While both Theron and Hardy have been largely complimentary about the finished product and George Miller’s direction, they’ve only coyly alluded to why they didn’t get along while making the film.
Now, however, the two are opening up about what exactly drove them apart during the tumultuous shoot of Fury Road.
Thanks to new interviews with the stars, and with director George Miller, in The New York Times, there’s now more background to the tumultuous shoot.
Theron played the Imperator Furiosa, a battle-scarred warlord under the maniacal Immortan Joe in an apocalyptic wasteland sometime in the future.
Rosie Huntington-Whiteley, who played The Splendid Angharad, explains: “There was a lot of tension, and a lot of different personalities and clashes at times. It was definitely interesting to sit in a truck for four months with Tom and Charlize, who have completely different approaches to their craft.”
“In retrospect, I didn’t have enough empathy to really, truly understand what he must have felt like to step into Mel Gibson’s shoes,” Theron said. “That is frightening! And I think because of my own fear, we were putting up walls to protect ourselves instead of saying to each other, ‘This is scary for you, and it’s scary for me, too. Let’s be nice to each other.’ In a weird way, we were functioning like our characters: Everything was about survival.”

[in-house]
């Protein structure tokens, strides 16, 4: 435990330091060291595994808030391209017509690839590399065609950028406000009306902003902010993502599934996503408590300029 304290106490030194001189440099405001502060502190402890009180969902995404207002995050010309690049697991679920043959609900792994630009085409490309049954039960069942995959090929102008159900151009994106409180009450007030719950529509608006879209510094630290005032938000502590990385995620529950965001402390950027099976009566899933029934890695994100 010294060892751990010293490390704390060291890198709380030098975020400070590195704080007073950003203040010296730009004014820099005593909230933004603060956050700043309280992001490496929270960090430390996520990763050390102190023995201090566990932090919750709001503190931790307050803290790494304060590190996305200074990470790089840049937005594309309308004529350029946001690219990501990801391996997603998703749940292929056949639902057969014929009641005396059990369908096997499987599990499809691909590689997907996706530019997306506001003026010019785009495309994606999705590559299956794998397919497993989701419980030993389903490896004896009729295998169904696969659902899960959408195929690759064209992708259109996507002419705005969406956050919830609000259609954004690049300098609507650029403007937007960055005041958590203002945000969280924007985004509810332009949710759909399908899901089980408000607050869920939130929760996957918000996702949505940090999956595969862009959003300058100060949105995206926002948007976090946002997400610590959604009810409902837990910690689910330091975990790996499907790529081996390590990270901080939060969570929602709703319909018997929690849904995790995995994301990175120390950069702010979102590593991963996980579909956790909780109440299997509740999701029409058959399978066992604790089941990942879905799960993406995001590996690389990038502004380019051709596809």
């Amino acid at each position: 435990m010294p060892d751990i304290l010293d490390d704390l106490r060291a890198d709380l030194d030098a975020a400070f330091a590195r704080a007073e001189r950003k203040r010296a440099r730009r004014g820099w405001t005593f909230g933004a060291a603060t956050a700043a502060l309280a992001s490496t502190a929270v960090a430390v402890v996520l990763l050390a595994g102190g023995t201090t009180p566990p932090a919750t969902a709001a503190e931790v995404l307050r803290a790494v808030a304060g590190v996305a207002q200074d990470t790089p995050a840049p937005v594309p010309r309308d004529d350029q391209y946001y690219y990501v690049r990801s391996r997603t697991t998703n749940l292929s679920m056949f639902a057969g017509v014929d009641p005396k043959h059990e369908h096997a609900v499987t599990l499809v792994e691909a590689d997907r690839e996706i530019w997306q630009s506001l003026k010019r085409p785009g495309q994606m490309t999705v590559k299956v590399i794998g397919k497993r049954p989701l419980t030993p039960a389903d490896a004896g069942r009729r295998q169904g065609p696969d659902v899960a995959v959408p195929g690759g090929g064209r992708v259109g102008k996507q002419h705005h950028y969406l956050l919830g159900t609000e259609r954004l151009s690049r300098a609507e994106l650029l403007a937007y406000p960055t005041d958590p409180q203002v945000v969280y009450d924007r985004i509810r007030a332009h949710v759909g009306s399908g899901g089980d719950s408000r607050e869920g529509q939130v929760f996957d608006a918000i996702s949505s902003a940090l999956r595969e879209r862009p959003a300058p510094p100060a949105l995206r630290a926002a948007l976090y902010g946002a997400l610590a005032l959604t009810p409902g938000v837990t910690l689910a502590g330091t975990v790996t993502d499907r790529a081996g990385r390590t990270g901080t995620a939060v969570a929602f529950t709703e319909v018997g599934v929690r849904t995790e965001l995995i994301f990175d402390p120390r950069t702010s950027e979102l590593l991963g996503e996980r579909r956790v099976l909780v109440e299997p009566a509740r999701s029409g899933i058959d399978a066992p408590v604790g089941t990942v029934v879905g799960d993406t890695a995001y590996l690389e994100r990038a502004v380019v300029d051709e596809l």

Theron said “the biggest thing that was driving that entire production was fear,” adding her own frustrations were brought on because “I was incredibly scared, because I’d never done anything like it. I think the hardest thing between me and George is that he had the movie in his head and I was so desperate to understand it.”
Hardy added: “I think in hindsight, I was in over my head in many ways. The pressure on both of us was overwhelming at times. What she needed was a better, perhaps more experienced, partner in me. That’s something that can’t be faked. I’d like to think that now that I’m older and uglier, I could rise to that occasion.”
“Because of how much detail we were having to process and how little control one had in each new situation, and how fast the takes were — tiny snippets of story moments were needed to make the final cut work — we moved fast, and it was at times overwhelming,” Hardy added. “One had to trust that the bigger picture was being held together.”
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